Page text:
Make transmedia your best friend.  Get the most value out of investing in content by including multiple platforms and varied content around singular campaigns. During the planning phase, consider the different ways to connect to your audience and decide ahead of time to develop and integrate several of these platforms into your approach. Behind-the-scenes still shots at a video shoot can be published to Instagram, and money-saver tips used as website copy can be turned into a series of illustrated JPEGs and posted to Pinterest. Of course, it’s not necessary to always use every platform, but it is necessary to consider each platform.

Now is the time to augment the traditional marketing conversion funnel with a strategic content strategy. Whether you imagine your brand storytelling like the great American novel, celebrity blog, or must-see television comedy, know that sales are a natural outcome of placing value, connecting your brand to the broader issues and ideas that interest your customer.

Crosby Noricks is director of social media at Red Door Interactive and founder of PR Couture. With offices in San Diego, Carlsbad and Denver, Red Door Interactive, Inc., is a strategic partner dedicated to ensuring businesses acquire, convert, retain and engage their customers wherever they are. The firm holds more than a decade of expertise in successfully developing and executing communications initiatives across all touch points to deliver real, measurable results. Clients include Cricket Communications, CND (Shellac), Smith+Noble, Rubio’s Restaurants, and Charlotte Russe. Crosby can be reached at cnoricks@reddoor.biz or @PR_Couture.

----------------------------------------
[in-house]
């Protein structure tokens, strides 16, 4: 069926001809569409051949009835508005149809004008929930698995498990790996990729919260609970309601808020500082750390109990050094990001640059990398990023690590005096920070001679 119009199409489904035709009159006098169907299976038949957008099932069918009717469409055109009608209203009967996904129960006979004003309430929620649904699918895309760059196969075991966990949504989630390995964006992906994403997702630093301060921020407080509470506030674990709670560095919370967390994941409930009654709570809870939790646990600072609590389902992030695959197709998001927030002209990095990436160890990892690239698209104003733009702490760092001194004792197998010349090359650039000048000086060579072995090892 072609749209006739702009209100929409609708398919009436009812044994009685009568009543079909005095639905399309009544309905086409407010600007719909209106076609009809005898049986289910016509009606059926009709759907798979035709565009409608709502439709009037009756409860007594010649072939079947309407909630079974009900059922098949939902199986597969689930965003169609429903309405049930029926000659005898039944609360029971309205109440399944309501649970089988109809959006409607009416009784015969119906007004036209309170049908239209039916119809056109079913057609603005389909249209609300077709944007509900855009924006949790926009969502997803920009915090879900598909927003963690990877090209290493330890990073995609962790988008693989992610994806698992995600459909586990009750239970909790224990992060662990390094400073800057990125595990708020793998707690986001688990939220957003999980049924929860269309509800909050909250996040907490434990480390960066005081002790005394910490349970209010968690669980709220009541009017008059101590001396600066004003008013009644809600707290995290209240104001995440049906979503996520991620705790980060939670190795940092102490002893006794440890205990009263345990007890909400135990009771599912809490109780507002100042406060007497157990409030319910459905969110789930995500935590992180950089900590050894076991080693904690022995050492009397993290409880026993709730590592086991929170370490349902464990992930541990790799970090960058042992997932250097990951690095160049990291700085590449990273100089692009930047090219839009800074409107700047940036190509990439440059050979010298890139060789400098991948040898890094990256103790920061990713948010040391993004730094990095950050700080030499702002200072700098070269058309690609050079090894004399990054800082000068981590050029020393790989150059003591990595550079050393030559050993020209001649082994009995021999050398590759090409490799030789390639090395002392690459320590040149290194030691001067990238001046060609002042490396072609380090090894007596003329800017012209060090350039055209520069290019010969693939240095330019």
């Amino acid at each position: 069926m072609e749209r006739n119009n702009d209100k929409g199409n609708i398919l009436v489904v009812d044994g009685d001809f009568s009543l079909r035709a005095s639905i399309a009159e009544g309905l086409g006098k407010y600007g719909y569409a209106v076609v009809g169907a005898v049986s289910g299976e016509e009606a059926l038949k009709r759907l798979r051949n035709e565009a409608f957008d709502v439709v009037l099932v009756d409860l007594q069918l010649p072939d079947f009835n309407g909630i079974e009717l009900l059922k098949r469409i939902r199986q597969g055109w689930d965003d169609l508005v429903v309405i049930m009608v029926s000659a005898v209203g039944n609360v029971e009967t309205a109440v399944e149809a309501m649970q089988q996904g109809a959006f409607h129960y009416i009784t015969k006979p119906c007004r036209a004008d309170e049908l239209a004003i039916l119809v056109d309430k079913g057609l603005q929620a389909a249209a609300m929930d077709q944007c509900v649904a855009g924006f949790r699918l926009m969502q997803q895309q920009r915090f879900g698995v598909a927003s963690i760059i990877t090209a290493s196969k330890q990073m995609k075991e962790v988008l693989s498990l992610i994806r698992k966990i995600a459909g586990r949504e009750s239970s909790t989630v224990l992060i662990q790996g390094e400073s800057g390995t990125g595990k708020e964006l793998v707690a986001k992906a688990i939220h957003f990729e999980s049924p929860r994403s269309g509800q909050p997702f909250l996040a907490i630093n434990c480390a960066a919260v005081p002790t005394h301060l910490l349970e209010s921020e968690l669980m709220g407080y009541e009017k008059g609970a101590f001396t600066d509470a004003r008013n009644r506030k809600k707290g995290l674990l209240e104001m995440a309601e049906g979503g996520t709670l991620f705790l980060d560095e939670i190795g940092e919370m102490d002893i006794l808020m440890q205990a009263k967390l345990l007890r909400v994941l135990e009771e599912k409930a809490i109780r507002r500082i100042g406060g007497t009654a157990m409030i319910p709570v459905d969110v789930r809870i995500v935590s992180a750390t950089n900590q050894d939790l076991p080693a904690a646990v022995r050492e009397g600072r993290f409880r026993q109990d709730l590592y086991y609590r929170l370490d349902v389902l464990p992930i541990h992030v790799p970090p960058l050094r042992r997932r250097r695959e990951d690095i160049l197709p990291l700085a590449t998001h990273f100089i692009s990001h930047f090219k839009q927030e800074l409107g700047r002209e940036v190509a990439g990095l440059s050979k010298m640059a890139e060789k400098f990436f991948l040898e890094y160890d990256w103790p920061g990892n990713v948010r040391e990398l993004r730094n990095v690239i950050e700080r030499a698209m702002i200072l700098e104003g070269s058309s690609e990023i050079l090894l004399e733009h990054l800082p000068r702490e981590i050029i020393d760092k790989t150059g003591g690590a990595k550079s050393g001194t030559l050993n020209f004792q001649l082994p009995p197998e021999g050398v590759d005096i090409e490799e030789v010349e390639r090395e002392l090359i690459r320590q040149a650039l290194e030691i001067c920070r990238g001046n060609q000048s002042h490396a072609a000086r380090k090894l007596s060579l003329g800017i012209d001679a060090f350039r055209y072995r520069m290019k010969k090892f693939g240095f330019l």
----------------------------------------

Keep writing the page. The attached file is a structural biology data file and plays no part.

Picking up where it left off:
[Image: Flickr user Milivoj Sherrington]

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8 Comments

  • Matthew Wayne Selznick

    Point four might as well say, "Make Social Media Your Best Friend," since that's what's really being talked about here. Four years ago the examples would have been Flickr and Facebook instead of Instagram and Pinterest, but the idea's the same.  This is interactive marketing 101. Calling it "transmedia" smells like a run for the bandwagon.

  • Abner Archer

    I thought "strategic content strategy" was a typo, till I saw it used again. That's when the writer's credible credibility evaporated.

  • Marian Quevedo

    "There are likely many existing content resources that with a bit of shine can be revitalized into powerful content marketing pieces" I would  like to confirm if I got it right. Refreshing articles that were already published and changing it into customer perspective might be better to build awareness instead of writing new content...(?)

  • Shawn Adams

    Partnering with content providers of matching / overlapping constituencies is an option.

  • Anita Loomba

    "The numbers game (fans, followers, traffic, sign-ups, sales) will always
    fail as long as we fail to connect to what the customer cares about..." -- Agreed. Companies need to listen to what their customers are talking about. In turn, that will fuel the conversation.

  • Lin

    "Connecting your brand to the broader issues and ideas that interest your customer" - Hallelujah  

  • Jack Krawczyk

    Completely agree that you need to put your customers at the center of the message, rather than yourself. The more that brands can think about how the content will enhance the customer's existing media consumption or behavior, the better the connection will become!